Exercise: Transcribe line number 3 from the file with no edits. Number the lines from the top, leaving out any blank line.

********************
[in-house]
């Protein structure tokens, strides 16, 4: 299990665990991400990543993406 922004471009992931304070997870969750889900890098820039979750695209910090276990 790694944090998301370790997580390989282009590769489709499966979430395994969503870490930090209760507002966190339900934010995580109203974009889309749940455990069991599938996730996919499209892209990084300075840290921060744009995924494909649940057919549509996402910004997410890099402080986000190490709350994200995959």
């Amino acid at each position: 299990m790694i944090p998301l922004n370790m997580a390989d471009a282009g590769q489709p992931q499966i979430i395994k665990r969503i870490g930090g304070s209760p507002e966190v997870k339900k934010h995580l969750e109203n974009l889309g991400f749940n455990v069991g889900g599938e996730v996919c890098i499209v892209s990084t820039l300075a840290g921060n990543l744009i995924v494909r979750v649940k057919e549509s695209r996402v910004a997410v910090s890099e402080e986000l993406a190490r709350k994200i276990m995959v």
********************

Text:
């Amino acid at each position: 299990m790694i944090p998301l922004n370790m997580a390989d471009a282009g590769q489709p992931q499966i979430i395994k665990r969503i870490g930090g304070s209760p507002e966190v997870k339900k934010h995580l969750e109203n974009l889309g991400f749940n455990v069991g889900g599938e996730v996919c890098i499209v892209s990084t820039l300075a840290g921060n990543l744009i995924v494909r979750v649940k057919e549509s695209r996402v910004a997410v910090s890099e402080e986000l993406a190490r709350k994200i276990m995959v």